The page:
In 1982, Jan Carlson had just been named the CEO of Scandinavian Airlines. His company was in trouble. They had just been ranked by a consumer poll as the worst airline in the world. Last in service, last in dependability, and last in profits as a percentage of sales. Yet one year later, in the same poll, they were ranked number one in all three categories. What happened?
Carlson had decided to focus on what he thought was the most critical issue…serving the customer. He wanted to keep it simple:
Identify every contact between the customer and the employee, and treat that contact as…”a moment of truth.”
He set out to let his people know the importance of that moment…the captain, the ticket agent, the baggage handler, the flight attendant.
“Every moment, every contact,” he said, “must be as pleasant, and as memorable as possible.”
He figured that he had approximately ten million customers each year, and on average each customer made contact with five of his people for approximately fifteen seconds apiece. Therefore, in his mind, these fifty million contacts, fifteen seconds at a time, would determine the fate of his company.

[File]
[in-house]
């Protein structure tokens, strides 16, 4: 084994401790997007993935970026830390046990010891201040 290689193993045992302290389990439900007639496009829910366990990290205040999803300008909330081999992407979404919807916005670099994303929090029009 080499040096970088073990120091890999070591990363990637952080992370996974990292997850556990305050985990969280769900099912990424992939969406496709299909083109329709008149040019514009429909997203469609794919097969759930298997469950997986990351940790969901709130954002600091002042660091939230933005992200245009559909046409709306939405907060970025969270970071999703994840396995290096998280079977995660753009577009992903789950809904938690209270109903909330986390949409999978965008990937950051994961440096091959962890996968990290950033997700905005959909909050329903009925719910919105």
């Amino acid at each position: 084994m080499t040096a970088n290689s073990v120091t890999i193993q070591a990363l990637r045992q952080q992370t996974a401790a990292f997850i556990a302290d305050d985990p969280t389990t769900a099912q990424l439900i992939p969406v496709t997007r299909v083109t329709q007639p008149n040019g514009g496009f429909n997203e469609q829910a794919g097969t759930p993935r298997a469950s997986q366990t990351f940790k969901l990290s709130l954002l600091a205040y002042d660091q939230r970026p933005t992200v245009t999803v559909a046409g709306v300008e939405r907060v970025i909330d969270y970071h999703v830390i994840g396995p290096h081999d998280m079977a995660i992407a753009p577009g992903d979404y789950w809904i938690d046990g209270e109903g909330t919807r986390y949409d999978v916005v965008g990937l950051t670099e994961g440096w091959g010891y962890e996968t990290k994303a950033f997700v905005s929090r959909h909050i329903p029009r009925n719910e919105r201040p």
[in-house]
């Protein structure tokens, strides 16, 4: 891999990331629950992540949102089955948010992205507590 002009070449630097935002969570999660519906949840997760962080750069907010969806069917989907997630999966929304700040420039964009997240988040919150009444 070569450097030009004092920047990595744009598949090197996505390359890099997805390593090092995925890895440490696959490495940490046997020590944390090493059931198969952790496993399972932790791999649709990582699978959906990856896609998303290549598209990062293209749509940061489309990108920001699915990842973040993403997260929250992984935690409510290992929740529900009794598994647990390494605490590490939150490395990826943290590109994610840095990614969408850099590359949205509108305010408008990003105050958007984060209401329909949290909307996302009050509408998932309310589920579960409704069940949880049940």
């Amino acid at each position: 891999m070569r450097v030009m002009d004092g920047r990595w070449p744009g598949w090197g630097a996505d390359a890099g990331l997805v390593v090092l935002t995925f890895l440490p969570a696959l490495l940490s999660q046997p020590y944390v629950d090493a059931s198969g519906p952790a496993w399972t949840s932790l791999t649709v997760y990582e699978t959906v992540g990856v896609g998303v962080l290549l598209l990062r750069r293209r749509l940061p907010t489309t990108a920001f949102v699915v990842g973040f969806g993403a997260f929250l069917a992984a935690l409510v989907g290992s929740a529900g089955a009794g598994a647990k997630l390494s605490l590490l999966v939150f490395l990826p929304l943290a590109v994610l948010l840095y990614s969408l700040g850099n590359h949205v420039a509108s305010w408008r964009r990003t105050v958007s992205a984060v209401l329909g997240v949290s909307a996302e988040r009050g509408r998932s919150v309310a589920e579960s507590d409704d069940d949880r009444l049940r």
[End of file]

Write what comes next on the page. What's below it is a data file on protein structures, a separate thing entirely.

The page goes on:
He set out to share his vision with his twenty thousand employees. He knew the key was to empower the front line. Let them make the decision and take action, because they were Scandinavian Airlines during those fifteen seconds. He now had twenty thousand people who were energized and ready to go because they were focused on one very important thing…making every moment count.
“A leader’s job is to look into the future and see the organization, not as it is, but as it should be.” — Jack Welch